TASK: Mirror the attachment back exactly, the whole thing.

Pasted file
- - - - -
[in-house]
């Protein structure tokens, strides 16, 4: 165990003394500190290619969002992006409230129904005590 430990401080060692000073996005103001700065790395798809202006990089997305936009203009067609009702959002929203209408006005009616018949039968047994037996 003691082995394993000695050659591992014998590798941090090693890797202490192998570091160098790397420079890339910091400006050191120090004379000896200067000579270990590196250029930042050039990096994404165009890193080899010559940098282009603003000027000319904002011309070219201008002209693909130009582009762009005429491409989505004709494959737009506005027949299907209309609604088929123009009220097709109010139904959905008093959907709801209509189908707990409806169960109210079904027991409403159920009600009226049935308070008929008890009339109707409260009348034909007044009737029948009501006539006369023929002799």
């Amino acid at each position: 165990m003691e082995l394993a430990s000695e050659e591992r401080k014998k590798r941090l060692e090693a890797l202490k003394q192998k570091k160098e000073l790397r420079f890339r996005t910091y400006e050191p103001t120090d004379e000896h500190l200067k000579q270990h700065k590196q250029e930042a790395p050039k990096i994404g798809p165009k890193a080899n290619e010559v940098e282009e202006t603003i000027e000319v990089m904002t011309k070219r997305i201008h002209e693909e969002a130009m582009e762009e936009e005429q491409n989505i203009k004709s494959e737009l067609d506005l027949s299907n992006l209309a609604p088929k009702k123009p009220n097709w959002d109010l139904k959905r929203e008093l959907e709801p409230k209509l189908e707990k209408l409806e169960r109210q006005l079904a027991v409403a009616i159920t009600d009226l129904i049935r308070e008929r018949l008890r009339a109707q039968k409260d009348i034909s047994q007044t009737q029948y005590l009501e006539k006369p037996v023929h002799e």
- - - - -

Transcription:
[in-house]
């Protein structure tokens, strides 16, 4: 165990003394500190290619969002992006409230129904005590 430990401080060692000073996005103001700065790395798809202006990089997305936009203009067609009702959002929203209408006005009616018949039968047994037996 003691082995394993000695050659591992014998590798941090090693890797202490192998570091160098790397420079890339910091400006050191120090004379000896200067000579270990590196250029930042050039990096994404165009890193080899010559940098282009603003000027000319904002011309070219201008002209693909130009582009762009005429491409989505004709494959737009506005027949299907209309609604088929123009009220097709109010139904959905008093959907709801209509189908707990409806169960109210079904027991409403159920009600009226049935308070008929008890009339109707409260009348034909007044009737029948009501006539006369023929002799």
């Amino acid at each position: 165990m003691e082995l394993a430990s000695e050659e591992r401080k014998k590798r941090l060692e090693a890797l202490k003394q192998k570091k160098e000073l790397r420079f890339r996005t910091y400006e050191p103001t120090d004379e000896h500190l200067k000579q270990h700065k590196q250029e930042a790395p050039k990096i994404g798809p165009k890193a080899n290619e010559v940098e282009e202006t603003i000027e000319v990089m904002t011309k070219r997305i201008h002209e693909e969002a130009m582009e762009e936009e005429q491409n989505i203009k004709s494959e737009l067609d506005l027949s299907n992006l209309a609604p088929k009702k123009p009220n097709w959002d109010l139904k959905r929203e008093l959907e709801p409230k209509l189908e707990k209408l409806e169960r109210q006005l079904a027991v409403a009616i159920t009600d009226l129904i049935r308070e008929r018949l008890r009339a109707q039968k409260d009348i034909s047994q007044t009737q029948y005590l009501e006539k006369p037996v023929h002799e």